Growth in Asia is expected to stall at zero percent in 2020 due to the COVID-19 pandemic, the lowest growth since the 1960s, the International Monetary Fund said on Wednesday.
"This is a crisis like no other. It is worse than the Global Financial Crisis, and Asia is not immune," Chang Yong Rhee, director of the IMF's Asia and Pacific Department, said at a virtual press conference Wednesday night.
The region's growth prospect for 2020 is the worst in almost 60 years, including during the Global Financial Crisis (4.7 percent) and the Asian Financial Crisis (1.3 percent), Rhee said.
"That said, Asia still looks to fare better than other regions in terms of activity," he noted. According to the IMF's new World Economic Outlook report released on Tuesday, the global economy is on track to contract "sharply" by 3 percent in 2020.
The latest WEO report showed that advanced economies will contract significantly by 6.1 percent in 2020, and emerging market and developing economies, which typically have growth levels well above advanced economies, will shrink by 1 percent.
Despite overall negative growth, the IMF projects 1-percent growth for emerging and developing Asia. China and India will both see moderate growth this year, with a rate of 1.2 percent and 1.9 percent respectively.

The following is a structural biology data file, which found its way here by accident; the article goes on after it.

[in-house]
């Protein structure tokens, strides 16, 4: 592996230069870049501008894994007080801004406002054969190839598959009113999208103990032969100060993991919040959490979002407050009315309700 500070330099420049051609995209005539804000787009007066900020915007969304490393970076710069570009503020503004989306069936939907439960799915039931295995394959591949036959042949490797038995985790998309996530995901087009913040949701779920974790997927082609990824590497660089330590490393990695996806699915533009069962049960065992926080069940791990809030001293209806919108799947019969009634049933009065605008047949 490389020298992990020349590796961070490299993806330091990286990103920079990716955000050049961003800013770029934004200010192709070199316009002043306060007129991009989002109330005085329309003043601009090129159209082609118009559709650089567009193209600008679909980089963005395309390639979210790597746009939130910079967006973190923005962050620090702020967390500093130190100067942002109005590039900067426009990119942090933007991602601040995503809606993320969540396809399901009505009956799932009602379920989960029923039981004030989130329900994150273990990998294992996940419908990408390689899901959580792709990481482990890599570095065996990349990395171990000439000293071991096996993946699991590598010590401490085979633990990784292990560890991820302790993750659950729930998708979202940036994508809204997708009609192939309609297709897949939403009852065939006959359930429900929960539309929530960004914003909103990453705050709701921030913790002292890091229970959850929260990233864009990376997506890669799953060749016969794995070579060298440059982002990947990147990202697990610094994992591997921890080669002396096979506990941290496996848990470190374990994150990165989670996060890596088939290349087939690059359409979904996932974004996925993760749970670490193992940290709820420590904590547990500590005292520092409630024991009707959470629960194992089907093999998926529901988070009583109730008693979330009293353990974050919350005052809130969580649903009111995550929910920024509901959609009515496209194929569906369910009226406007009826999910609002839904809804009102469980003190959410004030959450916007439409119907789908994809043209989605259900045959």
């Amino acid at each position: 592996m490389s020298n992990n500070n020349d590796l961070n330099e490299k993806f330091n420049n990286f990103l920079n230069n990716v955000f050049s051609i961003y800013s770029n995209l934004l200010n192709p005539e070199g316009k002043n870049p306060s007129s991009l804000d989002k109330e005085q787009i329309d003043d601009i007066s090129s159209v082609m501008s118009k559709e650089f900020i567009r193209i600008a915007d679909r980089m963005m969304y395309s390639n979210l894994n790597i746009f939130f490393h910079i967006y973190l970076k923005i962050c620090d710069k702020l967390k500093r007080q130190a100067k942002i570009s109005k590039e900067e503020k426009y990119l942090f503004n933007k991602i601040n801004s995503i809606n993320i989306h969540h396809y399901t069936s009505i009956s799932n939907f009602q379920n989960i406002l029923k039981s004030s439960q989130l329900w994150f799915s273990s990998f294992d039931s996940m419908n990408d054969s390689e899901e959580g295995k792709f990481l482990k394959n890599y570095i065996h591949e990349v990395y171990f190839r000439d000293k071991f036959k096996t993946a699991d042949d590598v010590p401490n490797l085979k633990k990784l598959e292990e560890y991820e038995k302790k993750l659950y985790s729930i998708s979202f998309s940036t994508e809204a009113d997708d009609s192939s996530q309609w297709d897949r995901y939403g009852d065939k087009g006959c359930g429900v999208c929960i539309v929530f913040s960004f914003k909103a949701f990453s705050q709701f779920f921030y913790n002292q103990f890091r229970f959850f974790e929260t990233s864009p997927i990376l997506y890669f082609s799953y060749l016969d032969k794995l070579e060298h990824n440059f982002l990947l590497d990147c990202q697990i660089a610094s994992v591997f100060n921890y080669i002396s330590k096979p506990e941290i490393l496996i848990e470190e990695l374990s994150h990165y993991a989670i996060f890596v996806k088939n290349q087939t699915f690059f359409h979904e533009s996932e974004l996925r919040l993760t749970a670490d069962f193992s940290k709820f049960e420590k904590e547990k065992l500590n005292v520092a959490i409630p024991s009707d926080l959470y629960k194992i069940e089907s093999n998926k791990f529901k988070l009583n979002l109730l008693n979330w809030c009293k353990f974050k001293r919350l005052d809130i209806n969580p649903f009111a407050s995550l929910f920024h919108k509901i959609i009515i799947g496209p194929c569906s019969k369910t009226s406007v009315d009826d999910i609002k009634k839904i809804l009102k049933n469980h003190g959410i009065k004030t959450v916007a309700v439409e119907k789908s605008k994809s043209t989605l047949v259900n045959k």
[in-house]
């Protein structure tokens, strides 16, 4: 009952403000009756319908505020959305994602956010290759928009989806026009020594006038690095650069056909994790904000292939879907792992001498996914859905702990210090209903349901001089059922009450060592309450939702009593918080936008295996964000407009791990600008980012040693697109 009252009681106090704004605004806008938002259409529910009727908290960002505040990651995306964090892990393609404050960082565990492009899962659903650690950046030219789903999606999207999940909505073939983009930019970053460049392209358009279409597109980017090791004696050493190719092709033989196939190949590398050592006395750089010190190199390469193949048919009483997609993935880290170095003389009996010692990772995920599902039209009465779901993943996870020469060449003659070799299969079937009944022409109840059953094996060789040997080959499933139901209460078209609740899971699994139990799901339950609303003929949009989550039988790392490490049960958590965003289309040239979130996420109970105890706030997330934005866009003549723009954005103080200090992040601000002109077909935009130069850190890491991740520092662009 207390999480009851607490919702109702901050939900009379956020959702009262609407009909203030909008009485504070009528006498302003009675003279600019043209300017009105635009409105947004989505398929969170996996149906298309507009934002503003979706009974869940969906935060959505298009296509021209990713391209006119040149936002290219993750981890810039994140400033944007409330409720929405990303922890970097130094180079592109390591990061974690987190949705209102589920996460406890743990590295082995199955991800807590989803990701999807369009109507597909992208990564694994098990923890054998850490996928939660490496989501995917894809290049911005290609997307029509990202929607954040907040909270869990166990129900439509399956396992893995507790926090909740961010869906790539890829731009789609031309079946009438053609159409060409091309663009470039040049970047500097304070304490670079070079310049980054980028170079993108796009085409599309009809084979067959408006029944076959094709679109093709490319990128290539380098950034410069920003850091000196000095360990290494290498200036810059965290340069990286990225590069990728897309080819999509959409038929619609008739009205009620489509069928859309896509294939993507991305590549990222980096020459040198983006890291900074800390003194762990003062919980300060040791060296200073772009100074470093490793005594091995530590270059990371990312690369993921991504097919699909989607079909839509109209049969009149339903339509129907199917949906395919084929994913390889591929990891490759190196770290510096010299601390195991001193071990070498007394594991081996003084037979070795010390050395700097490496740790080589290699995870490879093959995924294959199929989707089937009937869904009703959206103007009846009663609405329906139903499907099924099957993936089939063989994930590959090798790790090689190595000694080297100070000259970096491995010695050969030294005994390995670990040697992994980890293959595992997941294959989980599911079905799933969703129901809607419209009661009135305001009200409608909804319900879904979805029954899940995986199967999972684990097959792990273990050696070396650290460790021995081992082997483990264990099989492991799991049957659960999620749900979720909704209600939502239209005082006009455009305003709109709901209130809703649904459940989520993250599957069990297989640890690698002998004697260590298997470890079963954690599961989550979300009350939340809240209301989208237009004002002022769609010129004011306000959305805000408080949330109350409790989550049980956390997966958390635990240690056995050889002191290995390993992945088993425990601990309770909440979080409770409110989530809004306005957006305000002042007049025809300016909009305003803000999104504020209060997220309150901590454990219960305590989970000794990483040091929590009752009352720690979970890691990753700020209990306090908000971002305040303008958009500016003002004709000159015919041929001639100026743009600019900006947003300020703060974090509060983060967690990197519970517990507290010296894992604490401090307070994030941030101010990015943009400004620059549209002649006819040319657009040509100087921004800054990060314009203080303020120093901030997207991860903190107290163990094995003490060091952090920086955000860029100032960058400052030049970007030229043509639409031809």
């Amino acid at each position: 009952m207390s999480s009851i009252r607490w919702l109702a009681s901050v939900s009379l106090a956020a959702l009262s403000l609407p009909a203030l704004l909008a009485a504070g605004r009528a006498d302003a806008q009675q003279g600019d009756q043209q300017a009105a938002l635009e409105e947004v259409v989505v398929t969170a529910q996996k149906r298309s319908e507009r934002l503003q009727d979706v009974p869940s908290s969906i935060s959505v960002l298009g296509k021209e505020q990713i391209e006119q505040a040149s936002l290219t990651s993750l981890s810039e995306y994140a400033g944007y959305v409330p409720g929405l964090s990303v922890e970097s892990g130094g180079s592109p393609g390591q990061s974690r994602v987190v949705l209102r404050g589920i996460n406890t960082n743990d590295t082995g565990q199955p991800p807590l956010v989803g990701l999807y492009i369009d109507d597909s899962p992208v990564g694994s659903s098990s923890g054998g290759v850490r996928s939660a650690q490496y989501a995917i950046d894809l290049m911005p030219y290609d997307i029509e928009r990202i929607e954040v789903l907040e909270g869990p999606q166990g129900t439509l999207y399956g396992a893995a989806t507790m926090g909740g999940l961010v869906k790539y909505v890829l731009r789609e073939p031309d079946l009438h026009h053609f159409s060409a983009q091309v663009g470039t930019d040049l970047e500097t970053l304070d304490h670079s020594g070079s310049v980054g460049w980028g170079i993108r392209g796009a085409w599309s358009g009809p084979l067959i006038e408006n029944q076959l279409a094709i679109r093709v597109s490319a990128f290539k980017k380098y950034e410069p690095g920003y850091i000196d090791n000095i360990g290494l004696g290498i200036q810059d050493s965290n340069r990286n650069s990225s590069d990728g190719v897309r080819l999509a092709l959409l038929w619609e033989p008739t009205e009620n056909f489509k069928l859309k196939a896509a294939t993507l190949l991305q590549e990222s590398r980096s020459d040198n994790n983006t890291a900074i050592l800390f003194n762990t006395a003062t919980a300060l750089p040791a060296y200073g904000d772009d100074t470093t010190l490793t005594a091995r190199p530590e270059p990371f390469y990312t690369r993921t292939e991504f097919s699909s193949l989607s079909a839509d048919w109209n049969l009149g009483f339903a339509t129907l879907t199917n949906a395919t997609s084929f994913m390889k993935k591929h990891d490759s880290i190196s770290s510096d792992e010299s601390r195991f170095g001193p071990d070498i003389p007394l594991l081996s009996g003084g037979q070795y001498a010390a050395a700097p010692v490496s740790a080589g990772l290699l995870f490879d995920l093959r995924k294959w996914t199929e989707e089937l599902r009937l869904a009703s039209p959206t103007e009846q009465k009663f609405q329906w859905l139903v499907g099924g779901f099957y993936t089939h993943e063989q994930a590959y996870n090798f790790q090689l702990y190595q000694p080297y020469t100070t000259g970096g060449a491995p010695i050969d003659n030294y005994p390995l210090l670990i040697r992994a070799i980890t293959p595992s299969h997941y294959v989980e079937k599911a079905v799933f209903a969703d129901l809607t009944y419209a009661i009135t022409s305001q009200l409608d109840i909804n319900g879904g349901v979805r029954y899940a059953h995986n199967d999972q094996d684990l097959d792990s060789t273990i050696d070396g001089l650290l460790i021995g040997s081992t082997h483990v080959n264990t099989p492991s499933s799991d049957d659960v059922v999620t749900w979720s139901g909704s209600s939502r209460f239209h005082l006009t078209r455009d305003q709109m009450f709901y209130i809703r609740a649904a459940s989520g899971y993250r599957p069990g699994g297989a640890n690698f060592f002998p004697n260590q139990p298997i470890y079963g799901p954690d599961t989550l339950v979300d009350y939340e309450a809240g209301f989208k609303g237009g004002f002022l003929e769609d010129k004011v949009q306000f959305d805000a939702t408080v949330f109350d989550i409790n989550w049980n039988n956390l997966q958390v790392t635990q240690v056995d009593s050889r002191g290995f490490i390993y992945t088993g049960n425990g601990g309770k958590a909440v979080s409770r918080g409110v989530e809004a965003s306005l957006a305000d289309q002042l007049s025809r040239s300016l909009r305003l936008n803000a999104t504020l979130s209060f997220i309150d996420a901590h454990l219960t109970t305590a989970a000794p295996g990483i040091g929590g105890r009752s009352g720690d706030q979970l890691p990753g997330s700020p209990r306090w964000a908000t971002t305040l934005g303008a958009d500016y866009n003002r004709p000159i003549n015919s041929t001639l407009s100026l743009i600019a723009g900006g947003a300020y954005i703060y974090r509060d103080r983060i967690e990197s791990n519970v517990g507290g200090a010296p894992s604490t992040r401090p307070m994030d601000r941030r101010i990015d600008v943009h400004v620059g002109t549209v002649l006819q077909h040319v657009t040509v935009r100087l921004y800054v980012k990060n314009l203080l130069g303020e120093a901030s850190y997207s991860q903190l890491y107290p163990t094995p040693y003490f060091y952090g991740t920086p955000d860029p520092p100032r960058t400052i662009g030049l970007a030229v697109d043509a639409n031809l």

"Prospects for 2021, while highly uncertain, are for strong growth," Rhee told reporters. "If containment measures work, and with substantial policy stimulus to reduce 'scarring,' growth in Asia is expected to rebound strongly — more so than during the Global Financial Crisis."
Rhee noted the region is experiencing different stages of the pandemic. "China's economy is beginning to get back to work, other economies are imposing tighter lockdowns, and some are experiencing a second wave of virus infections," Rhee said.
"Much depends on the spread of the virus and on how policies respond," he said, while stressing that "there is no room for complacency."
The IMF official noted that the multilateral lender is in continuous contact with the authorities in the region to offer advice and assistance, saying that more than 15 countries from across the region have expressed interest in its two emergency financing instruments.
At the virtual press conference, Rhee also conveyed IMF's thanks to Japan and China for their "generous contribution" to the Catastrophe Containment and Relief Trust (CCRT), which can currently provide about US$500 million in grant-based debt service relief to the poorest countries.